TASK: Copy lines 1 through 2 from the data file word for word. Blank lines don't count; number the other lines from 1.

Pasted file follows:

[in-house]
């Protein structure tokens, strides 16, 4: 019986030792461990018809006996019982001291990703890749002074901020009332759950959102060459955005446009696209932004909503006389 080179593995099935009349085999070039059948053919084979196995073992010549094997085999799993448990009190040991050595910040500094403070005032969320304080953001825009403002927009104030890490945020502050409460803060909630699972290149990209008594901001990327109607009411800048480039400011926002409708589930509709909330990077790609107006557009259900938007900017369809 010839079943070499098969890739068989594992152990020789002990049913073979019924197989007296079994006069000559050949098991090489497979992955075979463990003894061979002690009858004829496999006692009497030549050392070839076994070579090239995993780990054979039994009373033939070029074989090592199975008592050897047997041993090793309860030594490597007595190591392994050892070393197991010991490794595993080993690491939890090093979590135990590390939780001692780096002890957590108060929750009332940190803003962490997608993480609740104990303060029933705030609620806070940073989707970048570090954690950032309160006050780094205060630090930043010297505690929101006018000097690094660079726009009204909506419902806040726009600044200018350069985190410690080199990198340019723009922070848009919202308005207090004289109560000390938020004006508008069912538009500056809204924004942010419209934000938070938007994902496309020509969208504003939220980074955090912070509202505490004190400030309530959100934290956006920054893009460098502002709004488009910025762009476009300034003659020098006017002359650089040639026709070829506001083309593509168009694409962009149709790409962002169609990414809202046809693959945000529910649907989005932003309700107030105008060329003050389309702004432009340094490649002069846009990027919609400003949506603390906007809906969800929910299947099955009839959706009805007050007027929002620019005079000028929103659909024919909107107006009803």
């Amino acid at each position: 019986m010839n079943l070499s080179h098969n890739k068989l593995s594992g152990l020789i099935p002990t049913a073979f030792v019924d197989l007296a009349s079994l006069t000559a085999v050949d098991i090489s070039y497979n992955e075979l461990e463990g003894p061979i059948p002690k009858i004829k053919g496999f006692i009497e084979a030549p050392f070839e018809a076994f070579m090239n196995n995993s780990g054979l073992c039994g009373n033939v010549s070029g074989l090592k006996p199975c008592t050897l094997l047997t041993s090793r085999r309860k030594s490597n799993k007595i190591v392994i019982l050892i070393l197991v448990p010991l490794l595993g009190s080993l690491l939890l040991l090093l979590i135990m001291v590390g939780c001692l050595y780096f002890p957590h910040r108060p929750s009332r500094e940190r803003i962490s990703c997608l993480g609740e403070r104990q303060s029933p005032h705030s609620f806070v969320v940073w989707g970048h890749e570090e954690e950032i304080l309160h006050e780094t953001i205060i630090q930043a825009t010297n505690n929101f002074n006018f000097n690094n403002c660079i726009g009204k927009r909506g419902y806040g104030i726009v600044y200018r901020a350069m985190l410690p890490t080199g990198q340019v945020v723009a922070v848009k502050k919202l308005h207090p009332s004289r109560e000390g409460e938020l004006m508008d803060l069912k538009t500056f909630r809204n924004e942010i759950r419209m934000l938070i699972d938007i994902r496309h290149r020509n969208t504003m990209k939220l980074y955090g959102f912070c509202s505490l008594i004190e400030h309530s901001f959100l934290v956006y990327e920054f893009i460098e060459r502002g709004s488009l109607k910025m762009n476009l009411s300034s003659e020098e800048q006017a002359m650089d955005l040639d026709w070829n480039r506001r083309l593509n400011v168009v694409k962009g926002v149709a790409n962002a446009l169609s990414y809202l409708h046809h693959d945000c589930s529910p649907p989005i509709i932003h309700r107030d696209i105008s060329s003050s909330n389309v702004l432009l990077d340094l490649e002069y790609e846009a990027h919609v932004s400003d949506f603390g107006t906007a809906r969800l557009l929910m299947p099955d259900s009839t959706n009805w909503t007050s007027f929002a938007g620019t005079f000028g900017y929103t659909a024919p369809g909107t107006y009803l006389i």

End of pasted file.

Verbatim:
[in-house]
């Protein structure tokens, strides 16, 4: 019986030792461990018809006996019982001291990703890749002074901020009332759950959102060459955005446009696209932004909503006389 080179593995099935009349085999070039059948053919084979196995073992010549094997085999799993448990009190040991050595910040500094403070005032969320304080953001825009403002927009104030890490945020502050409460803060909630699972290149990209008594901001990327109607009411800048480039400011926002409708589930509709909330990077790609107006557009259900938007900017369809 010839079943070499098969890739068989594992152990020789002990049913073979019924197989007296079994006069000559050949098991090489497979992955075979463990003894061979002690009858004829496999006692009497030549050392070839076994070579090239995993780990054979039994009373033939070029074989090592199975008592050897047997041993090793309860030594490597007595190591392994050892070393197991010991490794595993080993690491939890090093979590135990590390939780001692780096002890957590108060929750009332940190803003962490997608993480609740104990303060029933705030609620806070940073989707970048570090954690950032309160006050780094205060630090930043010297505690929101006018000097690094660079726009009204909506419902806040726009600044200018350069985190410690080199990198340019723009922070848009919202308005207090004289109560000390938020004006508008069912538009500056809204924004942010419209934000938070938007994902496309020509969208504003939220980074955090912070509202505490004190400030309530959100934290956006920054893009460098502002709004488009910025762009476009300034003659020098006017002359650089040639026709070829506001083309593509168009694409962009149709790409962002169609990414809202046809693959945000529910649907989005932003309700107030105008060329003050389309702004432009340094490649002069846009990027919609400003949506603390906007809906969800929910299947099955009839959706009805007050007027929002620019005079000028929103659909024919909107107006009803």